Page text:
Much of the Thursday, Nov. 5, Halifax Board of Selectmen meeting was spent discussing measures to curb the spread of COVID both at the town level and within the Town Hall.
Board of Health agent Bob Valery told those assembled that there had been two new cases of COVID in town reported just that morning. Valery also mentioned Governor Baker’s new restrictions released on Nov. 2 and taking effect on Nov. 6. Baker’s guidelines include a 10 p.m. curfew as well as an order for restaurants and other establishments to stop serving by 9:30 p.m. Valery said he visited local establishments to make sure everyone would be adhering to the new guidelines.
Town Administrator Charlie Seelig added, “That order comes with you shouldn’t be over a friend’s house after ten o’ clock. You should be back in your house by then.” Selectman Gordon Andrews clarified that he didn’t believe it was an order, but rather an advisory. Co-Chair of the Board of Health Alan Dias said he was under the impression it was an order rather than an advisory. He also said that he didn’t believe it to be enforceable by the town. Police Chief Joao Chaves said he believed the enforcement of mask wearing and limits on gatherings to be an order while the travel restrictions were an advisory. For his part, Chaves said he wouldn’t feel good about pulling people over after 10 pm if there were no other violations.
According to Valery, Plymouth has hired an outside security agency to monitor activity in the town. Selectman Troy Garron wondered aloud about what kind of authority would be granted to such an agency. Valery said, “We’re not at that point here in Halifax.”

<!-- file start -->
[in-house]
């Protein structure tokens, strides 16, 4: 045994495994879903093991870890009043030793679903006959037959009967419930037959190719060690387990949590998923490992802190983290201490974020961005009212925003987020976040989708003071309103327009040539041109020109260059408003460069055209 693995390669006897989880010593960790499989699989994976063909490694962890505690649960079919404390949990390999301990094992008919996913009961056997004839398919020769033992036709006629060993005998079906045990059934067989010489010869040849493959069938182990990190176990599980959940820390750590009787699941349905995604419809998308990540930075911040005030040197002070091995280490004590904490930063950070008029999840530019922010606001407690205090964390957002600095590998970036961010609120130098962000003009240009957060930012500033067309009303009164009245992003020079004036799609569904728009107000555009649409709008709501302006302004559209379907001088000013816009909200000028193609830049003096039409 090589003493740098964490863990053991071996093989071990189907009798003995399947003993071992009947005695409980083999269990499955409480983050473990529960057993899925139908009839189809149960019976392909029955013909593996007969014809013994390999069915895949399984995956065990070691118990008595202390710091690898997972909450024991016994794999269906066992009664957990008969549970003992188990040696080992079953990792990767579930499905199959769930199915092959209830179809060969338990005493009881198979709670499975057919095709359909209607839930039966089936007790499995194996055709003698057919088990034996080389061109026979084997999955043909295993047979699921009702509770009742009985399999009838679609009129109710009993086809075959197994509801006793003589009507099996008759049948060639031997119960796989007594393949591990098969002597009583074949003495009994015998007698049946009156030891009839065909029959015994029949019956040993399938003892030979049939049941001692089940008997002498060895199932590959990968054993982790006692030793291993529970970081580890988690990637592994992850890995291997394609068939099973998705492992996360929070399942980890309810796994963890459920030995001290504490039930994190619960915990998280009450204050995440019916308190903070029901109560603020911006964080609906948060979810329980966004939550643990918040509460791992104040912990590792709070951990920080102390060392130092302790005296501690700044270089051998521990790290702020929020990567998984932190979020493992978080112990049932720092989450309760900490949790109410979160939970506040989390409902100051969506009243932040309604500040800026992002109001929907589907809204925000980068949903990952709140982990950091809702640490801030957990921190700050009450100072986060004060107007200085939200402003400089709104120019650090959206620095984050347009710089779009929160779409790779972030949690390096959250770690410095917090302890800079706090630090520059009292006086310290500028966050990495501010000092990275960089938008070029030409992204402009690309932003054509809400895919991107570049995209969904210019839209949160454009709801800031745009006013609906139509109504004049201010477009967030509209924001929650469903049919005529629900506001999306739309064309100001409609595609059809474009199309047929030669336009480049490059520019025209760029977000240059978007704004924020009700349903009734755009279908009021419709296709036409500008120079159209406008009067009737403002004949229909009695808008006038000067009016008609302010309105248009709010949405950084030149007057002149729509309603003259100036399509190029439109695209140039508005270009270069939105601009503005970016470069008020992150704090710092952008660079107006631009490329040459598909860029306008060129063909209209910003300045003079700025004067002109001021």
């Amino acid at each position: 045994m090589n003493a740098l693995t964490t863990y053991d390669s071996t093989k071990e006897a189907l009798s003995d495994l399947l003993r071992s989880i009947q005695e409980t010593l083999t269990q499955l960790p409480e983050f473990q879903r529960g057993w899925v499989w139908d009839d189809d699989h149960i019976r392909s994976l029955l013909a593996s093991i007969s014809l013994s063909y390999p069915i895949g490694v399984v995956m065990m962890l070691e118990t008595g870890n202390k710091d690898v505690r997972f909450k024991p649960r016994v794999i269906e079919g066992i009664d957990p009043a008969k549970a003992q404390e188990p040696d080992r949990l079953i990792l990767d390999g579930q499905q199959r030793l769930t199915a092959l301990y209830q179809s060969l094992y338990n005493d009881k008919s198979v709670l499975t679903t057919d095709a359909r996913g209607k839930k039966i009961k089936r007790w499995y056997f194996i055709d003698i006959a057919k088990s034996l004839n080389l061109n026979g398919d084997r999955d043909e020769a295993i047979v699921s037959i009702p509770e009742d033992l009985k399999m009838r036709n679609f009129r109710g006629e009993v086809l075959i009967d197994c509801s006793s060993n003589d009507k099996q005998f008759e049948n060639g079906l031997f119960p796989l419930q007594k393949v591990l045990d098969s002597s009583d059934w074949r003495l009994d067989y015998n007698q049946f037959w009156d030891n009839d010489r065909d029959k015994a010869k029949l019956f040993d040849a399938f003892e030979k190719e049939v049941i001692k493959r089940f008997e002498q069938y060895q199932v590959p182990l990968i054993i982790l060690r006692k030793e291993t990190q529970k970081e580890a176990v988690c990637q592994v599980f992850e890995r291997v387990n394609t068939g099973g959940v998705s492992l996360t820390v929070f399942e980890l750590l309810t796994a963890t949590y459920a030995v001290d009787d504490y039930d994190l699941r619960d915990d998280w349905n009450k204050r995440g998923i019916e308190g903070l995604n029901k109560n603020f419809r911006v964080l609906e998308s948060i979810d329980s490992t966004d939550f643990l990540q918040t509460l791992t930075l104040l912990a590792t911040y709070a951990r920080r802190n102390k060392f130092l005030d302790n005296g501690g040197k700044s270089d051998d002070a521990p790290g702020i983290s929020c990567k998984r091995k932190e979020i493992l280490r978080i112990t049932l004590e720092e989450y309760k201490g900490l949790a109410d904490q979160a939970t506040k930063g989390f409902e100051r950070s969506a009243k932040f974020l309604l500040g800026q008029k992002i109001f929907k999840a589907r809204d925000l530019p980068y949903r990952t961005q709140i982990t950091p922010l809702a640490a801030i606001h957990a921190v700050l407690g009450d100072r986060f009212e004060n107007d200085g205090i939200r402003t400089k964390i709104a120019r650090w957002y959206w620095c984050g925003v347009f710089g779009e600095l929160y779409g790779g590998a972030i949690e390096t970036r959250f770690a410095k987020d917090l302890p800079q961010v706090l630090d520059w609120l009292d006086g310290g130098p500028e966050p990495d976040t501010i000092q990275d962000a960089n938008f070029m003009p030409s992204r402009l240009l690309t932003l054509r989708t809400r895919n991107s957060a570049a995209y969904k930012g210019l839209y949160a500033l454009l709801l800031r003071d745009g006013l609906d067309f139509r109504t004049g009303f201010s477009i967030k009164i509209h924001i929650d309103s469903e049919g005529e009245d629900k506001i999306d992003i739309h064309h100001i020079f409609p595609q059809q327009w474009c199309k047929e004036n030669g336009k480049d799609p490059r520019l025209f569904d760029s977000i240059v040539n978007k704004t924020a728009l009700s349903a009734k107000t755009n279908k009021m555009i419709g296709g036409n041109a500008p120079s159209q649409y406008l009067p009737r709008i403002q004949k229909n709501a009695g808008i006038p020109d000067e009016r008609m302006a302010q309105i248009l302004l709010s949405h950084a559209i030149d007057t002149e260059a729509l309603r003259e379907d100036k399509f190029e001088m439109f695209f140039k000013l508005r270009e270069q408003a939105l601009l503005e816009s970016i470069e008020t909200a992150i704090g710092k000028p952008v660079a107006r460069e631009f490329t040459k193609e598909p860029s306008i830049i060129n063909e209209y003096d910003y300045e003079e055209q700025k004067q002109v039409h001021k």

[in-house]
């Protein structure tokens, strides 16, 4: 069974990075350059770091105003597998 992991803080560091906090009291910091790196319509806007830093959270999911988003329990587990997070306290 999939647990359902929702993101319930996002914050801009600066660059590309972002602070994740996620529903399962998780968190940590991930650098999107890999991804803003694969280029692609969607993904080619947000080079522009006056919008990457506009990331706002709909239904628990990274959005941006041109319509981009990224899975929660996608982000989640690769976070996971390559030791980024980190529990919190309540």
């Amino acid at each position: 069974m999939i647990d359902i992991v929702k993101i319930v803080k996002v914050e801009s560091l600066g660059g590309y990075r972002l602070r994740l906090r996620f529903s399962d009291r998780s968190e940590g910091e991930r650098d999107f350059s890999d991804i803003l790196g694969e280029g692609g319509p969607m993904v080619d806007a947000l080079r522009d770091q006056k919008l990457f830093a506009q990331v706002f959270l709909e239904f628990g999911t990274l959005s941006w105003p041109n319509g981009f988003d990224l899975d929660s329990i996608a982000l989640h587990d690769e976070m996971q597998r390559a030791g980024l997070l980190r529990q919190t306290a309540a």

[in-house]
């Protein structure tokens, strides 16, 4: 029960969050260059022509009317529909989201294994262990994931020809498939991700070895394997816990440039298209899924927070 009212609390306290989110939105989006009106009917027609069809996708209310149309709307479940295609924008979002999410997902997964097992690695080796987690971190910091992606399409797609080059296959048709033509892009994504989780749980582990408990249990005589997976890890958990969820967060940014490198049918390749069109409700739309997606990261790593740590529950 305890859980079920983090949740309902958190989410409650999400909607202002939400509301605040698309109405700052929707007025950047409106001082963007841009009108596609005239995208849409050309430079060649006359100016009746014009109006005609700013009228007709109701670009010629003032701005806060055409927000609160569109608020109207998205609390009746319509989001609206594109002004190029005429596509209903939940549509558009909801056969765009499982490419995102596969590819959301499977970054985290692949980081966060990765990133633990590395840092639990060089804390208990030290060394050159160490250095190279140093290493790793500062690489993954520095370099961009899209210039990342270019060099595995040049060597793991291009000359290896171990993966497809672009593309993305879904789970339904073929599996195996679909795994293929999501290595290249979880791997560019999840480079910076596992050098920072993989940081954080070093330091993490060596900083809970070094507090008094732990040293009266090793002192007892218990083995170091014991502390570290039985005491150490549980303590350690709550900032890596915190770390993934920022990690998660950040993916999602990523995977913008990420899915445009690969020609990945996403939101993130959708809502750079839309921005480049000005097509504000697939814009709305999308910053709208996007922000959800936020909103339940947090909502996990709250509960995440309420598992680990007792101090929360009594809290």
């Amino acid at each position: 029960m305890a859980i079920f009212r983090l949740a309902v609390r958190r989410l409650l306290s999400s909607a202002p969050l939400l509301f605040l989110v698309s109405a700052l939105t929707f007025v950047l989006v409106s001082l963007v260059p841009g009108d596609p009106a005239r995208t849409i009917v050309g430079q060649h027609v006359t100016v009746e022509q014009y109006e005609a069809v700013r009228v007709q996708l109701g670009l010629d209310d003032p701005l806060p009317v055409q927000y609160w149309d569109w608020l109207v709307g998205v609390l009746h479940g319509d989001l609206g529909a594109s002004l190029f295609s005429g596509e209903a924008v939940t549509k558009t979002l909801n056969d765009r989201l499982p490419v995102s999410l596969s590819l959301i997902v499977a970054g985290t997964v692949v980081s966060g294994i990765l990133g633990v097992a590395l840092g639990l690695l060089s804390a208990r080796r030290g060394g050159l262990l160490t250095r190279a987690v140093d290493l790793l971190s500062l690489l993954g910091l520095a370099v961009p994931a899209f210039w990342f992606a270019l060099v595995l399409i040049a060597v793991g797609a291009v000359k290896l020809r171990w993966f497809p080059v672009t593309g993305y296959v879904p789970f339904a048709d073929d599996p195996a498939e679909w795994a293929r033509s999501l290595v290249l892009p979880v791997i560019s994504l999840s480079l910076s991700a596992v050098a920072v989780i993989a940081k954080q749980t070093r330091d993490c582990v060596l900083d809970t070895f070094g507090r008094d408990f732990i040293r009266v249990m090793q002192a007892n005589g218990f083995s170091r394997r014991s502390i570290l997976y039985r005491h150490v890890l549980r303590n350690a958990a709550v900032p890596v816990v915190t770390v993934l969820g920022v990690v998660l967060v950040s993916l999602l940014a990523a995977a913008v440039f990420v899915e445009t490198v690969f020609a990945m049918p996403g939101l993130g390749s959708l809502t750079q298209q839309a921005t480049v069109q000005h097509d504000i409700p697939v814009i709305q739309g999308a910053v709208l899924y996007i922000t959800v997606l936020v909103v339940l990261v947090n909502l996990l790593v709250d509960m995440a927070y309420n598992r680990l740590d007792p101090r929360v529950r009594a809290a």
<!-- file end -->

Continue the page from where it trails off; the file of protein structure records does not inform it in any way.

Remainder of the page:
Dias asked the Board if they would consider a policy requiring a sign-in and temperature check for all town employees upon the start of each day in order to better aid with contact tracing. The Fire Department is already following this procedure. Selectman Tom Millias said it was “certainly something we can think about.”
Seelig agreed that the proposed procedure may help with contact tracing but clarified that it would not help curb the spread of the virus. Referring to a recent case in a town employee, Seelig said, “the situation we had earlier was more … employees making decisions that they probably shouldn’t have made. Not, in fact, who was in and out of the building.” He continued, “… if people had, in fact, stayed the six feet away and kept their mask on and such we should have been able to say, ‘okay, you weren’t within this person for 15 minutes.’” Regarding the proposed policy, he said, “We can do this, but the big thing is the behavior. It’s not getting a list of people and getting them checked in by 8 a.m. – it’s what they do after 8 a.m.” A reminder of proper safety protocols was sent out to all town employees with the last paycheck. Andrews said, “Seems like the protocol wasn’t followed, not that we don’t have one in place.”
There was some additional discussion between Valery, Dias, Seelig, the chiefs, and the selectmen as to whether residents should also have to sign in before entering the Town Hall. Dias said that Plymouth residents are not allowed into the town hall without first leaving their name and phone number. Seelig pointed out that residents don’t typically spend 15 minutes or more inside the building and therefore their information wouldn’t be needed for contact tracing.